OUTLOOK '12: US chlor-alkali market future rests on housing starts

29 December 2011 20:00  [Source: ICIS news]

By Ken Fountain

HOUSTON (ICIS) --With the US economic recovery still sputtering, participants in the US chlor-alkali market are somewhat muted in their hope that 2012 will be an improvement on a lacklustre 2011.

Buyers and sellers alike expect the chlorine derivatives and caustic soda markets to remain in the doldrums at least in the early part of the year. But many are projecting increased activity by the spring, at the earliest, and certainly by the second quarter.

Those expectations were boosted by encouraging year-end news on the domestic home-building front.

Housing construction is a major downstream consumer market for the chemicals industry, particularly for polyvinyl chloride (PVC), the key derivative in the chlor-alkali chain.

The American Chemistry Council (ACC) estimates that each new home represents $15,000 (€11,550) worth of chemicals and derivatives used in the structure or in production of component materials.

On 20 December, the US Commerce Department said housing starts for November rose by 9.3% month on month to their highest level since April 2010. The November figure of an annualised rate of 685,000 units represented a 5.7% increase on the 551,000 starts in November 2010.

Also in December, the National Association of Home Builders (NAHB) said its monthly housing market index had risen by two points to 21, its highest level since May 2010. The measure shows increasing confidence by US home builders about the near-term outlook for their industry.

In November, the NAHB forecast 684,000 total single- and multi-family housing starts in 2012, up from the 597,000 the trade group predicted at the same time a year earlier. By 2013, the number of new homes built could rise to 934,000 units, the association said.

If the home-building sector does pick up, it would bode well for demand for PVC as well as for feedstocks ethyl dichloride (EDC) and vinyl chloride monomer (VCM).

But there are still concerns that the continuing eurozone debt crisis could intensify the recession in Europe. If so, that, coupled in turn with slowing growth in China, could endanger the still-struggling US recovery.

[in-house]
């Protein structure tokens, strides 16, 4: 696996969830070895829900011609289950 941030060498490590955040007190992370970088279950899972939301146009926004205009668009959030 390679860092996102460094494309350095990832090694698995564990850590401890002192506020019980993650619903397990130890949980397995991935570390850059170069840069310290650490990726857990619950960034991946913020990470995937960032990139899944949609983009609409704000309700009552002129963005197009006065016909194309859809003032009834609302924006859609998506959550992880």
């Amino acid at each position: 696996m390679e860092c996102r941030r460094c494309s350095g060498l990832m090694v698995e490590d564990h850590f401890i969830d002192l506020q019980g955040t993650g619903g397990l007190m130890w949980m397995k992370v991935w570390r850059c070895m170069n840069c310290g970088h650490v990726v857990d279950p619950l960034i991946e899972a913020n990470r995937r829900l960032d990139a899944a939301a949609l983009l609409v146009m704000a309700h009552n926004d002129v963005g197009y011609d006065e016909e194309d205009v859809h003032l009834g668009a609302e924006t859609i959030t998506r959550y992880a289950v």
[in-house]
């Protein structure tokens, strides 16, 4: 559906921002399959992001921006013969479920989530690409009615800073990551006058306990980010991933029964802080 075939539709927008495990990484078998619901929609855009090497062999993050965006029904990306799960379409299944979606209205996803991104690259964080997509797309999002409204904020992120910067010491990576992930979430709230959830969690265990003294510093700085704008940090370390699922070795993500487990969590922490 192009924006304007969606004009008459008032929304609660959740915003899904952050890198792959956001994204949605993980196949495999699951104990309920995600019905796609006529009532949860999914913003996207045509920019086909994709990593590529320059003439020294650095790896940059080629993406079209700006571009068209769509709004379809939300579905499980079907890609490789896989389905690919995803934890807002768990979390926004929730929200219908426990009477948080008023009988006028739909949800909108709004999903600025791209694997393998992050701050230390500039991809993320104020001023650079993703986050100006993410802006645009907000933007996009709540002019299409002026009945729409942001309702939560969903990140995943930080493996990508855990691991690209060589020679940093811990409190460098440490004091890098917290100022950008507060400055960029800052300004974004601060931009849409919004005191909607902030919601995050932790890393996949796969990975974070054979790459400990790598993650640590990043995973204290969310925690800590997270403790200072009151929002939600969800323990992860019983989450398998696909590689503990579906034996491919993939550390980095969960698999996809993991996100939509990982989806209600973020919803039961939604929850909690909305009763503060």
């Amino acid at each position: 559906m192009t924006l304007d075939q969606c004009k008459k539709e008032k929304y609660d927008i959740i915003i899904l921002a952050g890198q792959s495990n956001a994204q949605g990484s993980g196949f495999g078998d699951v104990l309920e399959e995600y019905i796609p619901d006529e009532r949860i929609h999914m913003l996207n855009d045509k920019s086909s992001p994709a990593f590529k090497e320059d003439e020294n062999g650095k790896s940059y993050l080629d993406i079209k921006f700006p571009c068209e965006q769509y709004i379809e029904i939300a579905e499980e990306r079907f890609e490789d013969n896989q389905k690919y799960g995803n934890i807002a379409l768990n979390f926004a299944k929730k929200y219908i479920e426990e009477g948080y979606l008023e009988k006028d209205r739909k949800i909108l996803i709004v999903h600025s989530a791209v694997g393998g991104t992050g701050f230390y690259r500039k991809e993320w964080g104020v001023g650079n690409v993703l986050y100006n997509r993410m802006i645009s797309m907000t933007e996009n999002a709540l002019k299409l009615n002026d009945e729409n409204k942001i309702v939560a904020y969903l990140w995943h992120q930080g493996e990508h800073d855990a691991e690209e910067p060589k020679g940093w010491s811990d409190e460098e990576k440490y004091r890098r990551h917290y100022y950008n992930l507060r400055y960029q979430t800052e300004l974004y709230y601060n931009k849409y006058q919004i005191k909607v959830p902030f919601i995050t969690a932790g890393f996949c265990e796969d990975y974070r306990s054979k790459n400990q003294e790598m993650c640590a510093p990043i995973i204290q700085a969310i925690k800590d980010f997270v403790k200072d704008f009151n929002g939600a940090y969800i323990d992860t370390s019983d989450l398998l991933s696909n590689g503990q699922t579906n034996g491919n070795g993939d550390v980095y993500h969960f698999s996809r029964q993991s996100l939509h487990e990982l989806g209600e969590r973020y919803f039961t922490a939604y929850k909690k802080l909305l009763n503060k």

On the caustic soda side, chlor-alkali availability was fairly tight in late 2011, with little movement in prices. US producers and buyers alike were still weighing the effect of the 13 November explosion and fire at the three VCM lines at Tosoh’s plant at Nanyo, Japan.

While the investigation into the cause is continuing, Tosoh has not declared force majeure. All three VCM lines were shut down and their restart dates remain unclear.

Tosoh’s 1.1m dmt/year caustic soda plant was running at a low operating rate at year’s end.

US producers and sellers said that while Asian demand for caustic soda was being met for the time being, that could change by the first quarter of 2012.

While there were some spot deals in the waning weeks of the year, efforts by producers to increases prices were being resisted by buyers.

Some said that situation was likely to continue into January, after which the market could begin to loosen.

In Latin America, caustic soda market participants noted upward pressure on prices into early 2012, on the back of recent US price-increase announcements propped by snug supply.

Participants said that lower chlor-alkali production rates were the result of weak demand for PVC, tightening caustic soda supply and upward price pressure in the first quarter of 2012.

While PVC producers in the Americas have spoken of higher prices in January on rising costs of feedstock VCM, resin buyers’ responses focus on tepid demand, particularly from the key US construction sector, and on competitive Asian offers.

Activity is expected to remain weak in some Latin American countries until the first week of January because of extended holidays, year-end destocking, unusually heavy rains in the northwest countries of South America and depressed market sentiment on concerns about the eurozone debt crisis.

In some countries, especially Brazil, participants expect a period of seasonally low activity until after the Carnival holidays in late February.

Additional reporting by Ron Coifman


By: Ken Fountain



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